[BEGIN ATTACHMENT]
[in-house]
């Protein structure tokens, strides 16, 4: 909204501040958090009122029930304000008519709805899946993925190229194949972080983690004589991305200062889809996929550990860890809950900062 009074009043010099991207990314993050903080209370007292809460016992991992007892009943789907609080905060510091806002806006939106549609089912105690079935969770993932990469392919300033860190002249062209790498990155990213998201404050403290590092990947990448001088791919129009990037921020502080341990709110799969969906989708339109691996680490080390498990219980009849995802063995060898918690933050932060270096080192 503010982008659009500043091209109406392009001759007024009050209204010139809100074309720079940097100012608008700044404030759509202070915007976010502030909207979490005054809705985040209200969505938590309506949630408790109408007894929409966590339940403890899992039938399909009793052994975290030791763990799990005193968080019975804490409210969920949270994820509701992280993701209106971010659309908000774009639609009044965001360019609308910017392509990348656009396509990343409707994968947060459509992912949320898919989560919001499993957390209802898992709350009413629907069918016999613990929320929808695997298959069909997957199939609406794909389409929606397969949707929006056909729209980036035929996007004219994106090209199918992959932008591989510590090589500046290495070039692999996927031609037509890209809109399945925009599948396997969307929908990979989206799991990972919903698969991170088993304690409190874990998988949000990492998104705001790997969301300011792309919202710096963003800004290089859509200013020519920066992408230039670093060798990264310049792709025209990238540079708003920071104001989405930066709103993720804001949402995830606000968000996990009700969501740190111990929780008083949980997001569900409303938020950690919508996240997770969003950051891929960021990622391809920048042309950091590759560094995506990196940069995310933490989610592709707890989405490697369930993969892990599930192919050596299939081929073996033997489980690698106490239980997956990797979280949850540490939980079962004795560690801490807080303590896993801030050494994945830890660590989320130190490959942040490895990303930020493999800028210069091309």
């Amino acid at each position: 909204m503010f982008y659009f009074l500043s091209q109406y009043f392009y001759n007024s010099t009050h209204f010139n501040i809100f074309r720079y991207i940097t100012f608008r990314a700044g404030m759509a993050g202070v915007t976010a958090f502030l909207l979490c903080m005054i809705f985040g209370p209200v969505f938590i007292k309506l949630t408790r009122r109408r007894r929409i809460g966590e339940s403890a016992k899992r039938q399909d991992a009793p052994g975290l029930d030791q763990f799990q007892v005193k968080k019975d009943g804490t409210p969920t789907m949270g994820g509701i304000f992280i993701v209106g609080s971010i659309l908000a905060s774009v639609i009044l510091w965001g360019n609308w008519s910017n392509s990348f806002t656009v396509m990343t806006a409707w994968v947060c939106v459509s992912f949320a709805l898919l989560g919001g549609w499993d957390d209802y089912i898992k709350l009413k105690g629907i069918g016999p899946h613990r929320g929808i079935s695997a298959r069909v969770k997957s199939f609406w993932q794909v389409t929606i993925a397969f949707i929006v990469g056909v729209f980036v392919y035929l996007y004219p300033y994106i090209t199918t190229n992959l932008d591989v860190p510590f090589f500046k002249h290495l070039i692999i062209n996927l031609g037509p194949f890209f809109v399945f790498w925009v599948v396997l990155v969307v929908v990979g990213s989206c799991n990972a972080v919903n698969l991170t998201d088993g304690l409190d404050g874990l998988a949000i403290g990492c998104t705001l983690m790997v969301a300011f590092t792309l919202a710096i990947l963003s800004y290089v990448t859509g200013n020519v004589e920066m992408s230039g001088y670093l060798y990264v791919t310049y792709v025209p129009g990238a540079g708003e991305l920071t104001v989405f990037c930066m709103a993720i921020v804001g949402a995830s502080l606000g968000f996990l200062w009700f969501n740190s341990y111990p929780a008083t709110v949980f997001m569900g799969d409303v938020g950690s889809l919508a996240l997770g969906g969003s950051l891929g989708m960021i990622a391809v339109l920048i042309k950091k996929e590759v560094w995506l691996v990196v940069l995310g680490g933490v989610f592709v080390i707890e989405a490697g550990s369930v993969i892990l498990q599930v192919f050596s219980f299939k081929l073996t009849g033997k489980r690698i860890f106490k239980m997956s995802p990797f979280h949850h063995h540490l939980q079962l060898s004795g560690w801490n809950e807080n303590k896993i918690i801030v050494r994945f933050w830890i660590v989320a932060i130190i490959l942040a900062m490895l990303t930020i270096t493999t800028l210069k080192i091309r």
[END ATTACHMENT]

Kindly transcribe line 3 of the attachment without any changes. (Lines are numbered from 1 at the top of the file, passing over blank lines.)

């Amino acid at each position: 909204m503010f982008y659009f009074l500043s091209q109406y009043f392009y001759n007024s010099t009050h209204f010139n501040i809100f074309r720079y991207i940097t100012f608008r990314a700044g404030m759509a993050g202070v915007t976010a958090f502030l909207l979490c903080m005054i809705f985040g209370p209200v969505f938590i007292k309506l949630t408790r009122r109408r007894r929409i809460g966590e339940s403890a016992k899992r039938q399909d991992a009793p052994g975290l029930d030791q763990f799990q007892v005193k968080k019975d009943g804490t409210p969920t789907m949270g994820g509701i304000f992280i993701v209106g609080s971010i659309l908000a905060s774009v639609i009044l510091w965001g360019n609308w008519s910017n392509s990348f806002t656009v396509m990343t806006a409707w994968v947060c939106v459509s992912f949320a709805l898919l989560g919001g549609w499993d957390d209802y089912i898992k709350l009413k105690g629907i069918g016999p899946h613990r929320g929808i079935s695997a298959r069909v969770k997957s199939f609406w993932q794909v389409t929606i993925a397969f949707i929006v990469g056909v729209f980036v392919y035929l996007y004219p300033y994106i090209t199918t190229n992959l932008d591989v860190p510590f090589f500046k002249h290495l070039i692999i062209n996927l031609g037509p194949f890209f809109v399945f790498w925009v599948v396997l990155v969307v929908v990979g990213s989206c799991n990972a972080v919903n698969l991170t998201d088993g304690l409190d404050g874990l998988a949000i403290g990492c998104t705001l983690m790997v969301a300011f590092t792309l919202a710096i990947l963003s800004y290089v990448t859509g200013n020519v004589e920066m992408s230039g001088y670093l060798y990264v791919t310049y792709v025209p129009g990238a540079g708003e991305l920071t104001v989405f990037c930066m709103a993720i921020v804001g949402a995830s502080l606000g968000f996990l200062w009700f969501n740190s341990y111990p929780a008083t709110v949980f997001m569900g799969d409303v938020g950690s889809l919508a996240l997770g969906g969003s950051l891929g989708m960021i990622a391809v339109l920048i042309k950091k996929e590759v560094w995506l691996v990196v940069l995310g680490g933490v989610f592709v080390i707890e989405a490697g550990s369930v993969i892990l498990q599930v192919f050596s219980f299939k081929l073996t009849g033997k489980r690698i860890f106490k239980m997956s995802p990797f979280h949850h063995h540490l939980q079962l060898s004795g560690w801490n809950e807080n303590k896993i918690i801030v050494r994945f933050w830890i660590v989320a932060i130190i490959l942040a900062m490895l990303t930020i270096t493999t800028l210069k080192i091309r």